“I mean, pointing out the Tree and saying ‘Don’t Touch’ in big letters. Not very subtle, is it? I mean, why not put it on top of a high mountain or a long way off? Makes you wonder what He’s really planning.”
I recently found myself wanting some sort of inspiration (and faced with a lengthy plane flight). And there’s something about a really well told and solidly constructed book that just feels satisfying. It seemed like a good time, then, to re-read Neil Gaiman and Terry Pratchett’s Good Omens.
Good Omens is a comedic, apocalyptic, satirical novel that is much loved by many. The concept is high-brow, but the comedy in it is decidedly low-brow. It traverses the same territory as John Milton’s Paradise Lost (the fall of man and the battle between Good and Evil) and the main story arc is the impending Armageddon. Meanwhile, the plot is carried along by the Anti-Christ, the Anti-Christ’s gang of childhood friends, the Four Horsemen, a duo of Witchhunters, a gang of bikers, an angel, a fallen angel, the last remaining descendant of a soothsayer and a whole host of other characters.
The inquiry on which the story implicitly builds is biblical (though it’s message can be appreciated by almost anyone, I think) – if God exists and has a plan, where does free will come in? And why do we have or want free will, and where does it fit into God’s plan?
Good Omens draws from Paradise Lost’s answer to this question: that the powers of Hell are angels who have fallen from Heaven; that the pull between Heaven and Hell are necessary for there to be free will; to truly have free will means that we have the power to use it, poorly if we choose; that Earth was set in motion as a battle between between the two ultimate powers that be; and good and bad are a balance, they enhance one another, and the price we pay for the pleasures and sorrows of free will is that free will requires us to make difficult decisions.
Like Paradise Lost, the book opens with the expulsion of Adam and Eve from the Garden of Eden. It then jumps forward in time to the birth of the Anti-Christ. His presence on Earth indicates to the forces of Heaven and Hell that the apocalypse “is nigh,” as the book states, and that the Armageddon will culminate in the ultimate battle between good and evil on earth. These events, however, had been foretold by a witch hundreds of years ago, giving the residents on Earth a sliver of opportunity to stop the impending apocalypse, in the face of powers of Heaven and Hell who have been waiting millennia for a battle both powers are eager to engage in.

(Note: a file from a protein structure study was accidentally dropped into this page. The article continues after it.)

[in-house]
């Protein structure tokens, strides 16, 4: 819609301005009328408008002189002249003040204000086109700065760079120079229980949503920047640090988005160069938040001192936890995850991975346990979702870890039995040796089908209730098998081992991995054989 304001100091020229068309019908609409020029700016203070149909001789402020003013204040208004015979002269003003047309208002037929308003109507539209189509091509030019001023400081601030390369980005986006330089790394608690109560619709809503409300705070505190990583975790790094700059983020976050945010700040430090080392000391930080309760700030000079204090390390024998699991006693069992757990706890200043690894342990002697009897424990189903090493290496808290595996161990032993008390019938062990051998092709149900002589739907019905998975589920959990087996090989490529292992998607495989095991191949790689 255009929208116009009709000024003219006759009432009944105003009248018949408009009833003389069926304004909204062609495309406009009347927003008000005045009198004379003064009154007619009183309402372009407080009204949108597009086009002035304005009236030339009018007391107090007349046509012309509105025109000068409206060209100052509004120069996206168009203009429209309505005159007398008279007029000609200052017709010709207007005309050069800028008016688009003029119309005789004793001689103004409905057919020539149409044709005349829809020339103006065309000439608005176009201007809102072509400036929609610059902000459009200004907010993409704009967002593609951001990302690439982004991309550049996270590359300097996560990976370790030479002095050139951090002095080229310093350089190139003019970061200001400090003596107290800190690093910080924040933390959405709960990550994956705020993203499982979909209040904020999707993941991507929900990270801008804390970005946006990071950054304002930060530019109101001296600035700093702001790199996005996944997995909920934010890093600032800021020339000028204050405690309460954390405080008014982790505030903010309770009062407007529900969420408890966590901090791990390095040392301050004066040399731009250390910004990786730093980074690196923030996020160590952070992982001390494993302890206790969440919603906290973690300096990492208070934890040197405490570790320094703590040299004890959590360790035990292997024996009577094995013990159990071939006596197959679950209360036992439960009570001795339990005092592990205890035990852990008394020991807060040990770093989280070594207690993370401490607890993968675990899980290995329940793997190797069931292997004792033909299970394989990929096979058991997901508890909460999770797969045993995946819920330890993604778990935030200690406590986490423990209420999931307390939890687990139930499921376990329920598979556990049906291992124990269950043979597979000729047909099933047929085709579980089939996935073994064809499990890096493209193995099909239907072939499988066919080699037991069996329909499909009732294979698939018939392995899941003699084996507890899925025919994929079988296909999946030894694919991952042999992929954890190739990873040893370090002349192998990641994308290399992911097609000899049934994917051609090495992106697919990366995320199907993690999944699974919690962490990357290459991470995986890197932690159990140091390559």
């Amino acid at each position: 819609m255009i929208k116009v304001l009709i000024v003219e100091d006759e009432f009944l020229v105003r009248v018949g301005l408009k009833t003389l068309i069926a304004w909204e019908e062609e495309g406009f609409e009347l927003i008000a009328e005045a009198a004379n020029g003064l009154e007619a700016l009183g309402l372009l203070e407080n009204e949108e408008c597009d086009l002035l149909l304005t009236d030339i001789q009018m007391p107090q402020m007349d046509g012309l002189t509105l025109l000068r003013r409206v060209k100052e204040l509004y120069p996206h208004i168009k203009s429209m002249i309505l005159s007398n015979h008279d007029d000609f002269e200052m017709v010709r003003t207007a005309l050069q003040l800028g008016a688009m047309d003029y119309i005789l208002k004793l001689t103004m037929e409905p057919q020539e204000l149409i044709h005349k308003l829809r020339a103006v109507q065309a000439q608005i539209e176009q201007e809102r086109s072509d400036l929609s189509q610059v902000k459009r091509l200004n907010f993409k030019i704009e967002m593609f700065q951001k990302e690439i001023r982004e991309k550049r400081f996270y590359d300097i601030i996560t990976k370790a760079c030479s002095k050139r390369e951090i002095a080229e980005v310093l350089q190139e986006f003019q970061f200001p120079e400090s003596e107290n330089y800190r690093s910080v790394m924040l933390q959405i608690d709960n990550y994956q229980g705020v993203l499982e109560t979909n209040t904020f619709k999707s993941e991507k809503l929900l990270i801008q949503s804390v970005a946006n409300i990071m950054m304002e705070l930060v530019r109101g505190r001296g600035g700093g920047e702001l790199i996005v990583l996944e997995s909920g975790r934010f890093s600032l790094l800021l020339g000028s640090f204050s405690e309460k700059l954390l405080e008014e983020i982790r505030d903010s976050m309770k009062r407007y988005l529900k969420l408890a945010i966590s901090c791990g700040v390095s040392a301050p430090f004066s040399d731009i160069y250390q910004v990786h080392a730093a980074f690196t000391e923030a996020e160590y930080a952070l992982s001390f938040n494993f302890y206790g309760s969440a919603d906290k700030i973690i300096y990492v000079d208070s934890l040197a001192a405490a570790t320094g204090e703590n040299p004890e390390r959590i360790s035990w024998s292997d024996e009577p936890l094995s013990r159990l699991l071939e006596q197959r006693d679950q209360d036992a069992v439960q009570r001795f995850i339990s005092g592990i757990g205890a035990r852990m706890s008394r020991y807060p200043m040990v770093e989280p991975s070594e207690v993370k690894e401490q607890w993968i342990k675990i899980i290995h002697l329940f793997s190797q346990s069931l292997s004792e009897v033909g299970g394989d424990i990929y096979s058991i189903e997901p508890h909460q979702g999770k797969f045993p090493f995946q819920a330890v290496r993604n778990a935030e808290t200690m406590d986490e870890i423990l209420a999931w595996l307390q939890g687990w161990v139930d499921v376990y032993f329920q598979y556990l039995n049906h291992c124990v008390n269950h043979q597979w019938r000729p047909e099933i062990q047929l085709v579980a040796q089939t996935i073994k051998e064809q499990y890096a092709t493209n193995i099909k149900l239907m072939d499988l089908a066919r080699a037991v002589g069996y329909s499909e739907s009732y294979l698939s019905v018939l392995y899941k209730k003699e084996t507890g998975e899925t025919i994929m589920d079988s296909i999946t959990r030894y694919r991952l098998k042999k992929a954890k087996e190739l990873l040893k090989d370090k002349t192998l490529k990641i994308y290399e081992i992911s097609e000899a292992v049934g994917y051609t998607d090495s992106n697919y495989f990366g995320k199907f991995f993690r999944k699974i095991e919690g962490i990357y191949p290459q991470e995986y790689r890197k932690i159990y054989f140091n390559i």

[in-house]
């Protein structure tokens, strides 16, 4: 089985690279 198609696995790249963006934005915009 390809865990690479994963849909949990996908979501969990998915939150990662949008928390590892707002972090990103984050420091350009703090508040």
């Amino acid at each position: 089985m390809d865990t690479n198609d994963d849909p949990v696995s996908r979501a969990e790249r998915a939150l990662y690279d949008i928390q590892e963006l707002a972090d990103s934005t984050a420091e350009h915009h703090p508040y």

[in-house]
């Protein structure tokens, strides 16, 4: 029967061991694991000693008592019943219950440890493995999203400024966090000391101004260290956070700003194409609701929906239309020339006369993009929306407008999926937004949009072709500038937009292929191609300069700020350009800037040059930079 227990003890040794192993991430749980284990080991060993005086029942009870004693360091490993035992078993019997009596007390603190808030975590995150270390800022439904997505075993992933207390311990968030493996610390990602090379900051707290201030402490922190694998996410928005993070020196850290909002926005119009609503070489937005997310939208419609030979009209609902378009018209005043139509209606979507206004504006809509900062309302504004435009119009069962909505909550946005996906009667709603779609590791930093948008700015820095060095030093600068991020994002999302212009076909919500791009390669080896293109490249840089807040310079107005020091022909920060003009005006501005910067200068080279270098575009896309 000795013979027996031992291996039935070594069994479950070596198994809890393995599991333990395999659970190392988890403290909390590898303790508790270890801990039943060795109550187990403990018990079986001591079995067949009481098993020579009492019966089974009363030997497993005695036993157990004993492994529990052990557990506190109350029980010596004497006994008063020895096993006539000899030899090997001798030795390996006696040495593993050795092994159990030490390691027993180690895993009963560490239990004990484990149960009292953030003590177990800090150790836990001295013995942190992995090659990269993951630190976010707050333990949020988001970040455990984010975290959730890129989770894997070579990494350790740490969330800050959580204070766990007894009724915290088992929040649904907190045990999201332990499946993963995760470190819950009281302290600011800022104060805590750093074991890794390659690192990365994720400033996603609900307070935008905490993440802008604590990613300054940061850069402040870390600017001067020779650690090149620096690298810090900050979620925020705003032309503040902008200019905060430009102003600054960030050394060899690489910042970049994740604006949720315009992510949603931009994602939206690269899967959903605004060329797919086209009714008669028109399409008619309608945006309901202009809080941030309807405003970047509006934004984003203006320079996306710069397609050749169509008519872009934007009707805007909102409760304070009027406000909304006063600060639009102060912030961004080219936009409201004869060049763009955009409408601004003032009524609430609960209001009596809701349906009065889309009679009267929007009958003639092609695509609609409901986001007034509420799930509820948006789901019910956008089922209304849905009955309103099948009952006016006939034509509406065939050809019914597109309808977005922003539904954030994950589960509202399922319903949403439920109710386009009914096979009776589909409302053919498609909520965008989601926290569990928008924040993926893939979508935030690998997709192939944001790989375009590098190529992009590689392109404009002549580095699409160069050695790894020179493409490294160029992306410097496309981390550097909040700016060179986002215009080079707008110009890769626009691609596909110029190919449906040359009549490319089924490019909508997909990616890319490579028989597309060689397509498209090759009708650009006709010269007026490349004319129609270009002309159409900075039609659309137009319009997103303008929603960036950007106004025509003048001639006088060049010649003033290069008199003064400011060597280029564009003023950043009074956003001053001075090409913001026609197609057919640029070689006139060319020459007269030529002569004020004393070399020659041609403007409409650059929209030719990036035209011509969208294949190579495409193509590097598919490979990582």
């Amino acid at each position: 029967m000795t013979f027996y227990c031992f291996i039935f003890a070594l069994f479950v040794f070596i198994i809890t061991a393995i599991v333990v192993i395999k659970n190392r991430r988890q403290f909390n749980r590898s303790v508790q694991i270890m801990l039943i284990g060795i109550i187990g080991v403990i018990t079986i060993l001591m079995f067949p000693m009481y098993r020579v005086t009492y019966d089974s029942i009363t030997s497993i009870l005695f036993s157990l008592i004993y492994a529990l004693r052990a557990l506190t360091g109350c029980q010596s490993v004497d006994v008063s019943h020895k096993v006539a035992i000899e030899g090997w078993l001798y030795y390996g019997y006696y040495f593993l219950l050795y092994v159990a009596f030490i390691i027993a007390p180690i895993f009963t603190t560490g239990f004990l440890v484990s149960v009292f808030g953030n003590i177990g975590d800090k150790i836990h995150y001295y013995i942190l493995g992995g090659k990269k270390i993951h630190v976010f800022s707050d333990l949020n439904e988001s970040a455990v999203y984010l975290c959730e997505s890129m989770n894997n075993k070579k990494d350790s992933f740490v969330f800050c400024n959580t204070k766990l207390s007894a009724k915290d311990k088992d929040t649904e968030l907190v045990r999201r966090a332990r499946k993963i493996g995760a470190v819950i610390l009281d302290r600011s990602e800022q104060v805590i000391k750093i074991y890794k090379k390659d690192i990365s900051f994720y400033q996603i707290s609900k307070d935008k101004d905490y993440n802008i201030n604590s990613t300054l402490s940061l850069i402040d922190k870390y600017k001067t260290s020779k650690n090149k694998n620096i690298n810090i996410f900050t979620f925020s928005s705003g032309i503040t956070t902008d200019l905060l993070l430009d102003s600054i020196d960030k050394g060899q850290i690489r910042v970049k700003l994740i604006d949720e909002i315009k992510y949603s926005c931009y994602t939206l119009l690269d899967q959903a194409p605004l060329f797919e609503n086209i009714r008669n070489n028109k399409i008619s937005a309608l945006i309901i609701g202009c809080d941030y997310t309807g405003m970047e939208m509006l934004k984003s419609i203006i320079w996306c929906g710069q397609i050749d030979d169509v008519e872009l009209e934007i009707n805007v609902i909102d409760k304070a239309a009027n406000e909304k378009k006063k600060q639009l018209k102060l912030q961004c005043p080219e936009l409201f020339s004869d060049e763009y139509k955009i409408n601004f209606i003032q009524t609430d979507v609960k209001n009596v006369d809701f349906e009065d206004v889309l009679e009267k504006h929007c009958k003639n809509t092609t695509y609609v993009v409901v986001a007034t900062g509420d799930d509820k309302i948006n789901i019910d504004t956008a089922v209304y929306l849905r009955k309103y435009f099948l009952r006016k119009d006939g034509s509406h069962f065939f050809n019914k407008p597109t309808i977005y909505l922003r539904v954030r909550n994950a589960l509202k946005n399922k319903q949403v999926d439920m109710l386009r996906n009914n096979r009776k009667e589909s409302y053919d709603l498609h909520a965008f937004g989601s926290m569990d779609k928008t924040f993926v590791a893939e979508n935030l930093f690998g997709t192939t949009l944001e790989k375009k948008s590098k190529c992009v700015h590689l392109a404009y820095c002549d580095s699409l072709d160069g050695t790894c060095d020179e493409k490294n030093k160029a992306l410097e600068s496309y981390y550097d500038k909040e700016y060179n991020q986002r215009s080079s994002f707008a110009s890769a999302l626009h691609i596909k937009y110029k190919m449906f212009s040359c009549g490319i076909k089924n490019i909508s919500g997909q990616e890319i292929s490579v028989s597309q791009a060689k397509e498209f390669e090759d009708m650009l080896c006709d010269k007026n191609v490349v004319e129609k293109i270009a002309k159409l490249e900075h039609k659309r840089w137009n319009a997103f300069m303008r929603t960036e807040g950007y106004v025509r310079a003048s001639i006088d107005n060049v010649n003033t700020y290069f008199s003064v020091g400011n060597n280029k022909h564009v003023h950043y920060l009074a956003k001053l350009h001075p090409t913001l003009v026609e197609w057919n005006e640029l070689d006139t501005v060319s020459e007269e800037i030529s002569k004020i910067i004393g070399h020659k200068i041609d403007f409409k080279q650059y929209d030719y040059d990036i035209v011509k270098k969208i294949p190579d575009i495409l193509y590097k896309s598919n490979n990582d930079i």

Neil Gaiman and Terry Pratchett are both primarily science fiction writers – Pratchett moreso than Gaiman – but I’m not much of a science fiction fan, and I love this book. Terry Pratchett is a wonderful constructor of worlds – he is the author of the Discworld stories and has an amazing grasp of splicing together an internal logic for worlds he draws out of thin air. Neil Gaiman, I think, brings the heart component to the story. I think his work has an empathy, tenderness and emotional resonance that makes him a very beloved writer. Separately, they are both very good. Together, they are sort of wonderful.
At its heart, Good Omens is a book about the apocalypse for optimists – its message is a positive one, but almost an admonishment as well. Small actions, good or bad, have resounding effects. And with free will, comes responsibility over our actions.
At the end of the book, the power to re-create the world lies in the hands of one boy:
“Think of all the things you could do! Good things!”
“Like what?” said Adam suspiciously.
“Well…you could bring all the whales back, to start with.”
He put his head on one side, “An’ that’d stop people killing them, would it?”
She hesitated. It would have been nice to say yes.
“An’ if people do start killing ‘em, what would you ask me to do about ‘em?” said Adam. “No. I reckon I’m getting the hang of this now. Once I start messing around like that, there’d be no stoppin’ it. Seems to be the only sensible thing is for people to know if they kill a whale, they’ve got a dead whale.”
Good Omens is very light-hearted in its tone, but asking its readers to consider some serious topics. It is in some ways respectful of Christian ideals, while at the same time questioning anyone’s ability to point to certain things and state what God would or would not have wanted. I’m a non-Christian, but I think it’s a book that almost anyone with the least bit of curiosity about the world could enjoy or at least appreciate. (And the novel’s immense popularity reflects that, so this is not really a particularly earth-shattering conclusion.) It is also very funny; I’m probably making the book sound much more serious than it is. If you haven’t read it, you should. Happy 2015!